Despite its troublesome impact on the women of this Commonwealth, the operation of the Massachusetts Veterans' Preference might escape constitutional rejection if it were the only means by which the state could implement a program of veterans assistance in the area of public employment. But, the fact is that there are alternatives available to the state to achieve its purpose of aiding veterans, without doing so at the singular expense of another identifiable class, its women.

For example, a point system could be established designed to offer some reward for length of service in the armed forces and/or to recognize particular abilities and skills likely to have been acquired as a result of military service.[13] A time limit for exercising the preference could also be established so as to tailor its use to those who have shortly returned to civilian life. Such approaches would not absolutely and permanently disadvantage the women of this Commonwealth to the advantage of a male veteran. Of course, the constitutionality of any such alternatives are not now before us. Nor by mentioning them do we assume the role of a super-legislature. We point out such alternatives only to indicate that Massachusetts has considerable flexibility in the manner in which it can aid its veterans, without doing so at the absolute and permanent expense of its women.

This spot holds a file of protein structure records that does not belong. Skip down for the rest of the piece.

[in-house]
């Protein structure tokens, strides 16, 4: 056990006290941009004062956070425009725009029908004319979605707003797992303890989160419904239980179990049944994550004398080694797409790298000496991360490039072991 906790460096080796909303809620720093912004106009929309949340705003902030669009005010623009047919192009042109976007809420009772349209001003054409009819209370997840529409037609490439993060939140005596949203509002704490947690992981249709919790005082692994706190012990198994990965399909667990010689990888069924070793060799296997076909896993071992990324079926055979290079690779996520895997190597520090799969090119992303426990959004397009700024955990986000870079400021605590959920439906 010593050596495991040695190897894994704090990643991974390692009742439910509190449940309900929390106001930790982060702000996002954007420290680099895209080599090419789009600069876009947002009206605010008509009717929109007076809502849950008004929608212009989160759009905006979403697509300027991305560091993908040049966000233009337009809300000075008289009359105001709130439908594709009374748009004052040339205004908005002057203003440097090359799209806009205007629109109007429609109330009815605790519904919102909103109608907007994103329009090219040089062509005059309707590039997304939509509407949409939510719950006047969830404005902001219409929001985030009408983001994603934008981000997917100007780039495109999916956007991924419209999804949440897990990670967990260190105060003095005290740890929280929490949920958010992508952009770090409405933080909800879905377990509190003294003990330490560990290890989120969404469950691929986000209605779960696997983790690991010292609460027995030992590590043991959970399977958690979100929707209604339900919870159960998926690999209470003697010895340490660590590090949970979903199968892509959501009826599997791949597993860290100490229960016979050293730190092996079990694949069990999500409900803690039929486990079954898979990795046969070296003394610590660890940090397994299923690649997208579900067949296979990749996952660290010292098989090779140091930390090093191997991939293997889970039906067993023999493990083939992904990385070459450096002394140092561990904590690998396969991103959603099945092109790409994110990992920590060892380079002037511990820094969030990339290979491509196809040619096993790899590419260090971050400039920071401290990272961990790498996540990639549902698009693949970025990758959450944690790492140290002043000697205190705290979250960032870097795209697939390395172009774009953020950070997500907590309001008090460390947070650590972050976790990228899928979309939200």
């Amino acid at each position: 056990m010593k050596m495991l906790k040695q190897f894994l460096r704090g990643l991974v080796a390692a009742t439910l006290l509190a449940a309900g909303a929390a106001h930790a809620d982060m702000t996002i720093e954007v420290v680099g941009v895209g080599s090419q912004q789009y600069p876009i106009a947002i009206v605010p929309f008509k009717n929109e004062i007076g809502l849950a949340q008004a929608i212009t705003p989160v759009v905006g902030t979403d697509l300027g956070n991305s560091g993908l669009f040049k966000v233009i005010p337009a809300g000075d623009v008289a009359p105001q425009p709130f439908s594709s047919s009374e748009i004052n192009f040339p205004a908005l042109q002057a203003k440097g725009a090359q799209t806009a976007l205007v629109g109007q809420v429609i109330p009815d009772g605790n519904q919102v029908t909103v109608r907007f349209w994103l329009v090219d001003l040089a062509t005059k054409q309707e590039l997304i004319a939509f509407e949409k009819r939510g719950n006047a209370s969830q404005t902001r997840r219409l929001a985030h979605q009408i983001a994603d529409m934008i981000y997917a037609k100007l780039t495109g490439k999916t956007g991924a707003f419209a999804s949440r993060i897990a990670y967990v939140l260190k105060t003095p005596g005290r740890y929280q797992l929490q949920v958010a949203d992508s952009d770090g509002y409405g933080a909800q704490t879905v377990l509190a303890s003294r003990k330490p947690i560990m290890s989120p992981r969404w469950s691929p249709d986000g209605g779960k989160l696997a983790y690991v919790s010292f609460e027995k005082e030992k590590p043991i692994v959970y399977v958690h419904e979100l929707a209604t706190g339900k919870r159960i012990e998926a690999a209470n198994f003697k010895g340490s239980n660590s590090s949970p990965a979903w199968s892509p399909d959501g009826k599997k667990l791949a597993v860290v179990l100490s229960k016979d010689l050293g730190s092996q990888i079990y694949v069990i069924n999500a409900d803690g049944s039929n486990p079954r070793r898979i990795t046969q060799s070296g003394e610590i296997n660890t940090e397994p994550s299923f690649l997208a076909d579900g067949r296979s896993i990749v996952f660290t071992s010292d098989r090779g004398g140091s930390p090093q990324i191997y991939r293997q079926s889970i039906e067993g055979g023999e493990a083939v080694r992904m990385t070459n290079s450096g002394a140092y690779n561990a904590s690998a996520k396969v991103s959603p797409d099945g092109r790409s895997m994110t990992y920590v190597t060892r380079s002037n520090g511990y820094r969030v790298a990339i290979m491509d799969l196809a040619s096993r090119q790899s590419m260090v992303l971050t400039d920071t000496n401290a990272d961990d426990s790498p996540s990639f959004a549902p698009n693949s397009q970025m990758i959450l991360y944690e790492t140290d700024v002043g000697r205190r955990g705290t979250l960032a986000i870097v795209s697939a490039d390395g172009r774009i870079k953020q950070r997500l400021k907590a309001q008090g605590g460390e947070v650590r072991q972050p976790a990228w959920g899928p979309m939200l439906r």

While there is no constitutional right to public employment, once a state decides to provide public service jobs, the Fourteenth Amendment demands that it must do so in a fair and equitable manner.[14] But this Veterans' Preference formula, tied as it is to federal military enrollment policy, is neither fair nor equitable in its impact on women. Given the fact that effective, but less drastic, alternatives are available, the state may not give an absolute and permanent preference in the area of public employment to its veterans at the expense of its women who, because of circumstances totally beyond their control, have little if any chance of becoming members of the preferred class. Under these circumstances, this court holds that Mass.Gen.Laws ch. 31, § 23 deprives women of equal protection of the laws and, therefore, is unconstitutional.[15]